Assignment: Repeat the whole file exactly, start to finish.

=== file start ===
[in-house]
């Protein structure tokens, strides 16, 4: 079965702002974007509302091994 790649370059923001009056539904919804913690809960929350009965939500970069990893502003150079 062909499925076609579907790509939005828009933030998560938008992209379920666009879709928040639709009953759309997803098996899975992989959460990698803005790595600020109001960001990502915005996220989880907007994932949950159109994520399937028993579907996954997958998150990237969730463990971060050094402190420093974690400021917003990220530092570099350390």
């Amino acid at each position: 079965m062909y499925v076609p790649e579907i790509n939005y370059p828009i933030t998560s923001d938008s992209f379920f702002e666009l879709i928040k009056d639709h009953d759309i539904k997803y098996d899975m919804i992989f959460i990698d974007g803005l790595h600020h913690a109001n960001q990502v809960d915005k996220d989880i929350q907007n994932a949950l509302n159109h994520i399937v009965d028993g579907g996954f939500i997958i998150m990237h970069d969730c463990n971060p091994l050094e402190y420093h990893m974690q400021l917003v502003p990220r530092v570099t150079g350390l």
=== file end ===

[in-house]
């Protein structure tokens, strides 16, 4: 079965702002974007509302091994 790649370059923001009056539904919804913690809960929350009965939500970069990893502003150079 062909499925076609579907790509939005828009933030998560938008992209379920666009879709928040639709009953759309997803098996899975992989959460990698803005790595600020109001960001990502915005996220989880907007994932949950159109994520399937028993579907996954997958998150990237969730463990971060050094402190420093974690400021917003990220530092570099350390």
């Amino acid at each position: 079965m062909y499925v076609p790649e579907i790509n939005y370059p828009i933030t998560s923001d938008s992209f379920f702002e666009l879709i928040k009056d639709h009953d759309i539904k997803y098996d899975m919804i992989f959460i990698d974007g803005l790595h600020h913690a109001n960001q990502v809960d915005k996220d989880i929350q907007n994932a949950l509302n159109h994520i399937v009965d028993g579907g996954f939500i997958i998150m990237h970069d969730c463990n971060p091994l050094e402190y420093h990893m974690q400021l917003v502003p990220r530092v570099t150079g350390l």